Not Dia, that’s for sure. Because Dia knows that without a band, she hasn’t got a shot at winning Sun City. Because ever since Hanna’s drinking took over her life, Dia and Jules haven’t been in it. And ever since Hanna left — well, there hasn’t been a band.
It used to be the three of them, Dia, Jules, and Hanna, messing around and making music and planning for the future. But that was then, and this is now — and now means a baby, a failed relationship, a stint in rehab, all kinds of off beats that have interrupted the rhythm of their friendship. No contest can change that. Right?
But like the lyrics of a song you used to play on repeat, there’s no forgetting a best friend. And for Dia, Jules, and Hanna, this impossible challenge — to ignore the past, in order to jumpstart the future — will only become possible if they finally make peace with the girls they once were, and the girls they are finally letting themselves be.
Amazon / BookDepository / IndieBound

💛His Convenient Husband by Robin Covington

NFL football player Isaiah Blackwell lost his husband three years ago and is raising their teen son alone. He lives his life as quietly as his job allows, playing ball to support his family but trying not to draw unwanted attention. His quiet life is shaken up when a mutual friend introduces him to Victor, a visiting principal ballet dancer who is everything Isaiah is not.
Brash and loud, Victor Aleksandrov has applied for political asylum to avoid returning to Russia, where gay men are targeted and persecuted. He’s been outspoken about gay rights in his home country, and if he doesn’t get asylum, going back to Russia is a death sentence.
Their one-night stand turns into a tentative friendship, a relationship they both agree is temporary… until Victor’s denied asylum. Isaiah can’t offer Victor a happily ever after, but he can propose something that’ll keep Victor in the US and safe… marriage. He just doesn’t expect his new husband to dance away with his heart.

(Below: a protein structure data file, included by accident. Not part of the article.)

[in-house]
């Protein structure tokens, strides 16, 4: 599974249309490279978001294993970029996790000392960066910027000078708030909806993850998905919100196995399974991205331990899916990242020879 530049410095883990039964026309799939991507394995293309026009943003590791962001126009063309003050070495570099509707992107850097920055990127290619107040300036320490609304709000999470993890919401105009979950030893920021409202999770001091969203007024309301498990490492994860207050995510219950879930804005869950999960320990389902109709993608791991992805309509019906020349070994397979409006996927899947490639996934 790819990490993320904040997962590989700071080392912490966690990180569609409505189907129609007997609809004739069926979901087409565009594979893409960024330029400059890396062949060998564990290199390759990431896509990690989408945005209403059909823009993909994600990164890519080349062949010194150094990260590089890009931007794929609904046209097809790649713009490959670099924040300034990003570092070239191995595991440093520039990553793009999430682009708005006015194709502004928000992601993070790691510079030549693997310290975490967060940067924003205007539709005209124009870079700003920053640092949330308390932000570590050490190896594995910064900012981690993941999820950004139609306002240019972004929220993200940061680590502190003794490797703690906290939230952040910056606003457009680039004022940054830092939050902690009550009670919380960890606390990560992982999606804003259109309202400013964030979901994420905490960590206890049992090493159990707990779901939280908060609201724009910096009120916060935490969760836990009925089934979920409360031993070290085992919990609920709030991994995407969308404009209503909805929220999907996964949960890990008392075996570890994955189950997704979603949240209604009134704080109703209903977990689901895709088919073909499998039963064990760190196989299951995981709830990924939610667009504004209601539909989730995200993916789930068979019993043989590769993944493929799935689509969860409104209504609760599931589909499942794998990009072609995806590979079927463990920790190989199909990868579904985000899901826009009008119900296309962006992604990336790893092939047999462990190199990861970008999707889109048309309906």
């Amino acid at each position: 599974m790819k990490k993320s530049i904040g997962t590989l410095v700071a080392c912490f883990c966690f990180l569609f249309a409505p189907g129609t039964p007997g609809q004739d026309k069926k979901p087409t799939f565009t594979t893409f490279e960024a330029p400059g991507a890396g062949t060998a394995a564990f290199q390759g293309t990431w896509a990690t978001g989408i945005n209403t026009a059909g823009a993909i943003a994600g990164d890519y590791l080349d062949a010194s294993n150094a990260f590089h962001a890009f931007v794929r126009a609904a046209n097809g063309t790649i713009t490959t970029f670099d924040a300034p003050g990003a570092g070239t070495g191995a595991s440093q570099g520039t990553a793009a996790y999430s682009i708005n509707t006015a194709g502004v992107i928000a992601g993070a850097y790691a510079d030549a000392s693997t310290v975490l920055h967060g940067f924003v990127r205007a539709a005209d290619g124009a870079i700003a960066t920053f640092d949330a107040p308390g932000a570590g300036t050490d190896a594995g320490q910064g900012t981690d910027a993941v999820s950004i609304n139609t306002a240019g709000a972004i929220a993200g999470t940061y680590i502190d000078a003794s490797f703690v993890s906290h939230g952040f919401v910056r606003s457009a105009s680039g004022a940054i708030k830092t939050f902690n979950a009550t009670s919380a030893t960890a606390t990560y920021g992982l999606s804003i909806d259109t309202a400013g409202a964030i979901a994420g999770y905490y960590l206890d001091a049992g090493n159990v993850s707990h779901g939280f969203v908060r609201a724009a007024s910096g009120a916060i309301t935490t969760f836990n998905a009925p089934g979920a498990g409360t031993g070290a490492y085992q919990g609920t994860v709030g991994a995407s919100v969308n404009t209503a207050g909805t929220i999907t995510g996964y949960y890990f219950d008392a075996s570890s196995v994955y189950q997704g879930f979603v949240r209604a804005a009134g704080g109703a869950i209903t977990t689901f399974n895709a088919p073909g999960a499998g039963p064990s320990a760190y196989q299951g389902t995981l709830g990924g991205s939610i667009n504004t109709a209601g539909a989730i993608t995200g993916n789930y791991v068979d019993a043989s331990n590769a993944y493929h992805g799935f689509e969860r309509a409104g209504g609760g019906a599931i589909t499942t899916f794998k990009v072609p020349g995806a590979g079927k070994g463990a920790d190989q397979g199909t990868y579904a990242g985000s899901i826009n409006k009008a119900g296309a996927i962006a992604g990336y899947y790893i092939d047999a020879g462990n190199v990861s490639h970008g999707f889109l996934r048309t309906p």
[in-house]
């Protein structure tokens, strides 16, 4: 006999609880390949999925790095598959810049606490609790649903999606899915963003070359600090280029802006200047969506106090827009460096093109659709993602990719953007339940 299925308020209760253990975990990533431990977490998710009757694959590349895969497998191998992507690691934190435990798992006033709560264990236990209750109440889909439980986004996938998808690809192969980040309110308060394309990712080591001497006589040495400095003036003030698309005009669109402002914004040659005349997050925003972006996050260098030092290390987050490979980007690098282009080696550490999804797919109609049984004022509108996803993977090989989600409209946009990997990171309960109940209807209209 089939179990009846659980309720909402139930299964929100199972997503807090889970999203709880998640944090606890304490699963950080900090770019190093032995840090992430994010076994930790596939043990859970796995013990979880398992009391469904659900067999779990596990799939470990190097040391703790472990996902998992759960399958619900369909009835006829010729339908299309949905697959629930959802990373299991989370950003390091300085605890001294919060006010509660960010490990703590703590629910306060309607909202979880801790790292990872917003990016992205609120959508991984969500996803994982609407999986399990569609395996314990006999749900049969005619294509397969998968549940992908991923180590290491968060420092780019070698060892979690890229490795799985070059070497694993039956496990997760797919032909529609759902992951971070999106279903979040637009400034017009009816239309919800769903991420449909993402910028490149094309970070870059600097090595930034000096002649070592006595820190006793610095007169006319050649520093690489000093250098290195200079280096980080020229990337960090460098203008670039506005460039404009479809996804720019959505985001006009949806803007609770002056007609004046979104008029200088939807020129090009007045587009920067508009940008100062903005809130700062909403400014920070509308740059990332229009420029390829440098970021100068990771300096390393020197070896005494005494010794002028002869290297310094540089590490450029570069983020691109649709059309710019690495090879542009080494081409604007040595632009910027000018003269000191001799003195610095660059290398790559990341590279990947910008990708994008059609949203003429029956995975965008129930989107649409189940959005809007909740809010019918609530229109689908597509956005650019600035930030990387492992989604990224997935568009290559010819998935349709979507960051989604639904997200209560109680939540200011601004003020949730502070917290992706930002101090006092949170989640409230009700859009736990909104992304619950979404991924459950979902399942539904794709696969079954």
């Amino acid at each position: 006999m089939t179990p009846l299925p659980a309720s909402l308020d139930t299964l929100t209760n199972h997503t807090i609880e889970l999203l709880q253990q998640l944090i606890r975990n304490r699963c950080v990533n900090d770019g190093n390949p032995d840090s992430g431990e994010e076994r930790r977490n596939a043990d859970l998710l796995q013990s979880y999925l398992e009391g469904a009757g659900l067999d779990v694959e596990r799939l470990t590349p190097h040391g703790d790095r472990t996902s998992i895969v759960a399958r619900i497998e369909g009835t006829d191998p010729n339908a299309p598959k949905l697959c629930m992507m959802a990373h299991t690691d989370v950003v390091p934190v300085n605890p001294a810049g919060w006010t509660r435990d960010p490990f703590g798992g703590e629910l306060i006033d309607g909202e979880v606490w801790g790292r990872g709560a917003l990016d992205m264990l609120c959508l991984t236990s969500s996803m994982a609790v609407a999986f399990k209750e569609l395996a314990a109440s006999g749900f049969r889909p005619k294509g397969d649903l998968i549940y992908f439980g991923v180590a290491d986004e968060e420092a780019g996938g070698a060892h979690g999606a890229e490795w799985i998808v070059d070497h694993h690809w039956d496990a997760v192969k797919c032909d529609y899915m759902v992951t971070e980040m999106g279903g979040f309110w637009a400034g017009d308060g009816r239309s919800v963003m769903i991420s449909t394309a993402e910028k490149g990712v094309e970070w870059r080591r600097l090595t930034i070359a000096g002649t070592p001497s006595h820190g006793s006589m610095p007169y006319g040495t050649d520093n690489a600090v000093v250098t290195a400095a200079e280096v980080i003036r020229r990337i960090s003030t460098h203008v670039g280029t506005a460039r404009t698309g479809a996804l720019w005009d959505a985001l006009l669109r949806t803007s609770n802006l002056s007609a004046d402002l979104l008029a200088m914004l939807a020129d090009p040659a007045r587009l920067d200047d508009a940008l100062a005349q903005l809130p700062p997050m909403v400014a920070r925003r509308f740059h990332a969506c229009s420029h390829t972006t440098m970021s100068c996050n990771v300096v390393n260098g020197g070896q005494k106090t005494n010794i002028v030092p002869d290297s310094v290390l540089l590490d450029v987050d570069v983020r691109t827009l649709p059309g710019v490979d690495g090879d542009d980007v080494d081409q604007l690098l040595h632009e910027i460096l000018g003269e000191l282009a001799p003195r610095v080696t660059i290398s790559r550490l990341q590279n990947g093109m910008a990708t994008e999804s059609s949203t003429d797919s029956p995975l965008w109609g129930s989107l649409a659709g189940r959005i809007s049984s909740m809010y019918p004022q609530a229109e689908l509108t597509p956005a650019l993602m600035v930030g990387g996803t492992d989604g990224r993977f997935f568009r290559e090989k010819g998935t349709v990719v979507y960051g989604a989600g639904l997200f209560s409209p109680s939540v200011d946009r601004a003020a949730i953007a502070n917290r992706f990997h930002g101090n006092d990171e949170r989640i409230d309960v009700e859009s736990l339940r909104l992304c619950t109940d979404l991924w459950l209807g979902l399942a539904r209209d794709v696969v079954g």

Amazon / BookDepository

❤️All Boys Aren’t Blue by George M. Johnson

In a series of personal essays, prominent journalist and LGBTQIA+ activist George M. Johnson explores his childhood, adolescence, and college years in New Jersey and Virginia. From the memories of getting his teeth kicked out by bullies at age five, to flea marketing with his loving grandmother, to his first sexual relationships, this young-adult memoir weaves together the trials and triumphs faced by Black queer boys.
Both a primer for teens eager to be allies as well as a reassuring testimony for young queer men of color, All Boys Aren’t Blue covers topics such as gender identity, toxic masculinity, brotherhood, family, structural marginalization, consent, and Black joy. Johnson’s emotionally frank style of writing will appeal directly to young adults.
Amazon / BookDepository / IndieBound

💚You Should See Me in a Crown by Leah Johnson

Liz Lighty has always believed she’s too black, too poor, too awkward to shine in her small, rich, prom-obsessed midwestern town. But it’s okay — Liz has a plan that will get her out of Campbell, Indiana, forever: attend the uber-elite Pennington College, play in their world-famous orchestra, and become a doctor.
But when the financial aid she was counting on unexpectedly falls through, Liz’s plans come crashing down . . . until she’s reminded of her school’s scholarship for prom king and queen. There’s nothing Liz wants to do less than endure a gauntlet of social media trolls, catty competitors, and humiliating public events, but despite her devastating fear of the spotlight she’s willing to do whatever it takes to get to Pennington.
The only thing that makes it halfway bearable is the new girl in school, Mack. She’s smart, funny, and just as much of an outsider as Liz. But Mack is also in the running for queen. Will falling for the competition keep Liz from her dreams . . . or make them come true?
Amazon / BookDepository / IndieBound

💙Pet by Akwaeke Emezi

Pet is here to hunt a monster.
Are you brave enough to look?